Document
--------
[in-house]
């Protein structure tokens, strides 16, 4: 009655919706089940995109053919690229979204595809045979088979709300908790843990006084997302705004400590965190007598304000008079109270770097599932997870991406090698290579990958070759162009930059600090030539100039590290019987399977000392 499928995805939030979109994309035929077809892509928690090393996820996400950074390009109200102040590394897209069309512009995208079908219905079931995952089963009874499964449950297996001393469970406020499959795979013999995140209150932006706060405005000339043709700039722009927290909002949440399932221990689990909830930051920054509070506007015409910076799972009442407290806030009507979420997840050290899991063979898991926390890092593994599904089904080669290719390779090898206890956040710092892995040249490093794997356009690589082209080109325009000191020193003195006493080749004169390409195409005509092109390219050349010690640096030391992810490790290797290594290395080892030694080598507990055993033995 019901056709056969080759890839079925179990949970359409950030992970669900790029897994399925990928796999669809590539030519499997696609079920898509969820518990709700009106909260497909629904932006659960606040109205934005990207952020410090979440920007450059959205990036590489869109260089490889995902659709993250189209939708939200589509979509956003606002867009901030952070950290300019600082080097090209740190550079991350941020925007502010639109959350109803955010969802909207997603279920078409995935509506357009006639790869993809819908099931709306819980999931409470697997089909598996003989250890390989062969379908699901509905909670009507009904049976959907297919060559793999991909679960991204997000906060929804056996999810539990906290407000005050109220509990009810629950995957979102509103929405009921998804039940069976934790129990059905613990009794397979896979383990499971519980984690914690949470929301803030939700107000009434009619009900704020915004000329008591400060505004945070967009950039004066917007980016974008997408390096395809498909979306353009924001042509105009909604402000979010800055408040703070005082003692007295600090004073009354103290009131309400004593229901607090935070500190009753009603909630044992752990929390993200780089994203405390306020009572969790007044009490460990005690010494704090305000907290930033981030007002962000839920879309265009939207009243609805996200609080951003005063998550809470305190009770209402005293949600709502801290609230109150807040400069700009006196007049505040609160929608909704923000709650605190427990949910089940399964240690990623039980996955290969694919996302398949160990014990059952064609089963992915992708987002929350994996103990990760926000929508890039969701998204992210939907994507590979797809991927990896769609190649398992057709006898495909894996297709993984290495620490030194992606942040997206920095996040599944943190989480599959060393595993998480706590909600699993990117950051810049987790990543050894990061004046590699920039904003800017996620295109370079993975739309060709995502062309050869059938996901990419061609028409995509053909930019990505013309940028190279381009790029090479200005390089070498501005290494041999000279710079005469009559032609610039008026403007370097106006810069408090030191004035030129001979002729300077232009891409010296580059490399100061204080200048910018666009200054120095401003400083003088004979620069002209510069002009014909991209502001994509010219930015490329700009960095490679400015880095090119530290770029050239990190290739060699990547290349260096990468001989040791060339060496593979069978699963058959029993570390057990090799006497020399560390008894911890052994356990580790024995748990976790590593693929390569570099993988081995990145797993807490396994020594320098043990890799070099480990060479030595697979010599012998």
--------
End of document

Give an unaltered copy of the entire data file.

[in-house]
């Protein structure tokens, strides 16, 4: 009655919706089940995109053919690229979204595809045979088979709300908790843990006084997302705004400590965190007598304000008079109270770097599932997870991406090698290579990958070759162009930059600090030539100039590290019987399977000392 499928995805939030979109994309035929077809892509928690090393996820996400950074390009109200102040590394897209069309512009995208079908219905079931995952089963009874499964449950297996001393469970406020499959795979013999995140209150932006706060405005000339043709700039722009927290909002949440399932221990689990909830930051920054509070506007015409910076799972009442407290806030009507979420997840050290899991063979898991926390890092593994599904089904080669290719390779090898206890956040710092892995040249490093794997356009690589082209080109325009000191020193003195006493080749004169390409195409005509092109390219050349010690640096030391992810490790290797290594290395080892030694080598507990055993033995 019901056709056969080759890839079925179990949970359409950030992970669900790029897994399925990928796999669809590539030519499997696609079920898509969820518990709700009106909260497909629904932006659960606040109205934005990207952020410090979440920007450059959205990036590489869109260089490889995902659709993250189209939708939200589509979509956003606002867009901030952070950290300019600082080097090209740190550079991350941020925007502010639109959350109803955010969802909207997603279920078409995935509506357009006639790869993809819908099931709306819980999931409470697997089909598996003989250890390989062969379908699901509905909670009507009904049976959907297919060559793999991909679960991204997000906060929804056996999810539990906290407000005050109220509990009810629950995957979102509103929405009921998804039940069976934790129990059905613990009794397979896979383990499971519980984690914690949470929301803030939700107000009434009619009900704020915004000329008591400060505004945070967009950039004066917007980016974008997408390096395809498909979306353009924001042509105009909604402000979010800055408040703070005082003692007295600090004073009354103290009131309400004593229901607090935070500190009753009603909630044992752990929390993200780089994203405390306020009572969790007044009490460990005690010494704090305000907290930033981030007002962000839920879309265009939207009243609805996200609080951003005063998550809470305190009770209402005293949600709502801290609230109150807040400069700009006196007049505040609160929608909704923000709650605190427990949910089940399964240690990623039980996955290969694919996302398949160990014990059952064609089963992915992708987002929350994996103990990760926000929508890039969701998204992210939907994507590979797809991927990896769609190649398992057709006898495909894996297709993984290495620490030194992606942040997206920095996040599944943190989480599959060393595993998480706590909600699993990117950051810049987790990543050894990061004046590699920039904003800017996620295109370079993975739309060709995502062309050869059938996901990419061609028409995509053909930019990505013309940028190279381009790029090479200005390089070498501005290494041999000279710079005469009559032609610039008026403007370097106006810069408090030191004035030129001979002729300077232009891409010296580059490399100061204080200048910018666009200054120095401003400083003088004979620069002209510069002009014909991209502001994509010219930015490329700009960095490679400015880095090119530290770029050239990190290739060699990547290349260096990468001989040791060339060496593979069978699963058959029993570390057990090799006497020399560390008894911890052994356990580790024995748990976790590593693929390569570099993988081995990145797993807490396994020594320098043990890799070099480990060479030595697979010599012998």